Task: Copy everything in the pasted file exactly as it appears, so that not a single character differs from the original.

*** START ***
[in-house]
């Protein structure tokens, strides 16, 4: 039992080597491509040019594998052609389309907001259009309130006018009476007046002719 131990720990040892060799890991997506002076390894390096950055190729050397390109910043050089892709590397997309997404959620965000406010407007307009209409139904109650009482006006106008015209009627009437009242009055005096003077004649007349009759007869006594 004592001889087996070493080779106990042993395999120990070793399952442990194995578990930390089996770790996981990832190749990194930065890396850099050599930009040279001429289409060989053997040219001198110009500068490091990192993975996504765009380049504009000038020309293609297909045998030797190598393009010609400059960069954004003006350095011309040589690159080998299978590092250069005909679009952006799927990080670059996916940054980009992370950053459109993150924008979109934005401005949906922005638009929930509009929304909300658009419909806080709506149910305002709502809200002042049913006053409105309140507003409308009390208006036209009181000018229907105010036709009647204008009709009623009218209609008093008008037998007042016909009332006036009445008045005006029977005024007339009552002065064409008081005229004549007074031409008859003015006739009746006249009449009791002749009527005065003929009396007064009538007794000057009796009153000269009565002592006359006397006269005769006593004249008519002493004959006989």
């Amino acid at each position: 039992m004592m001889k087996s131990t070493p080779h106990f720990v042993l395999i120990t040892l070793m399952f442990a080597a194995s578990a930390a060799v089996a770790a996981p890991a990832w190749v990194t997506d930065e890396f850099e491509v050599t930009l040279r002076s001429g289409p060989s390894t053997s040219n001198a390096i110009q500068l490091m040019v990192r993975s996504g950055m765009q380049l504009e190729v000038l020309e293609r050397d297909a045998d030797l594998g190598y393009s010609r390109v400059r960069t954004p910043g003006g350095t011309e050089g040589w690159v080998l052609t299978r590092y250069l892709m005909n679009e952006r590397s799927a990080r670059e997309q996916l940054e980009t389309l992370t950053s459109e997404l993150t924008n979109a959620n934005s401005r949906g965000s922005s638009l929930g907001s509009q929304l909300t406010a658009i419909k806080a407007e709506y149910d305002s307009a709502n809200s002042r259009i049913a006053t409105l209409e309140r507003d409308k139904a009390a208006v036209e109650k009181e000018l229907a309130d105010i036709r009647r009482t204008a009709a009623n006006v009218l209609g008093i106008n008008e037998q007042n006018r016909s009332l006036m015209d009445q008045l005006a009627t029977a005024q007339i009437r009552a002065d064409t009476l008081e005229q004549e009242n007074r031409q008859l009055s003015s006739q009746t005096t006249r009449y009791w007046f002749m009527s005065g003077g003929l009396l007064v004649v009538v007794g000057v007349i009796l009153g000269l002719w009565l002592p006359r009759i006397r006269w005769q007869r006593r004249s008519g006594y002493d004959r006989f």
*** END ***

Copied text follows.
[in-house]
């Protein structure tokens, strides 16, 4: 039992080597491509040019594998052609389309907001259009309130006018009476007046002719 131990720990040892060799890991997506002076390894390096950055190729050397390109910043050089892709590397997309997404959620965000406010407007307009209409139904109650009482006006106008015209009627009437009242009055005096003077004649007349009759007869006594 004592001889087996070493080779106990042993395999120990070793399952442990194995578990930390089996770790996981990832190749990194930065890396850099050599930009040279001429289409060989053997040219001198110009500068490091990192993975996504765009380049504009000038020309293609297909045998030797190598393009010609400059960069954004003006350095011309040589690159080998299978590092250069005909679009952006799927990080670059996916940054980009992370950053459109993150924008979109934005401005949906922005638009929930509009929304909300658009419909806080709506149910305002709502809200002042049913006053409105309140507003409308009390208006036209009181000018229907105010036709009647204008009709009623009218209609008093008008037998007042016909009332006036009445008045005006029977005024007339009552002065064409008081005229004549007074031409008859003015006739009746006249009449009791002749009527005065003929009396007064009538007794000057009796009153000269009565002592006359006397006269005769006593004249008519002493004959006989």
């Amino acid at each position: 039992m004592m001889k087996s131990t070493p080779h106990f720990v042993l395999i120990t040892l070793m399952f442990a080597a194995s578990a930390a060799v089996a770790a996981p890991a990832w190749v990194t997506d930065e890396f850099e491509v050599t930009l040279r002076s001429g289409p060989s390894t053997s040219n001198a390096i110009q500068l490091m040019v990192r993975s996504g950055m765009q380049l504009e190729v000038l020309e293609r050397d297909a045998d030797l594998g190598y393009s010609r390109v400059r960069t954004p910043g003006g350095t011309e050089g040589w690159v080998l052609t299978r590092y250069l892709m005909n679009e952006r590397s799927a990080r670059e997309q996916l940054e980009t389309l992370t950053s459109e997404l993150t924008n979109a959620n934005s401005r949906g965000s922005s638009l929930g907001s509009q929304l909300t406010a658009i419909k806080a407007e709506y149910d305002s307009a709502n809200s002042r259009i049913a006053t409105l209409e309140r507003d409308k139904a009390a208006v036209e109650k009181e000018l229907a309130d105010i036709r009647r009482t204008a009709a009623n006006v009218l209609g008093i106008n008008e037998q007042n006018r016909s009332l006036m015209d009445q008045l005006a009627t029977a005024q007339i009437r009552a002065d064409t009476l008081e005229q004549e009242n007074r031409q008859l009055s003015s006739q009746t005096t006249r009449y009791w007046f002749m009527s005065g003077g003929l009396l007064v004649v009538v007794g000057v007349i009796l009153g000269l002719w009565l002592p006359r009759i006397r006269w005769q007869r006593r004249s008519g006594y002493d004959r006989f």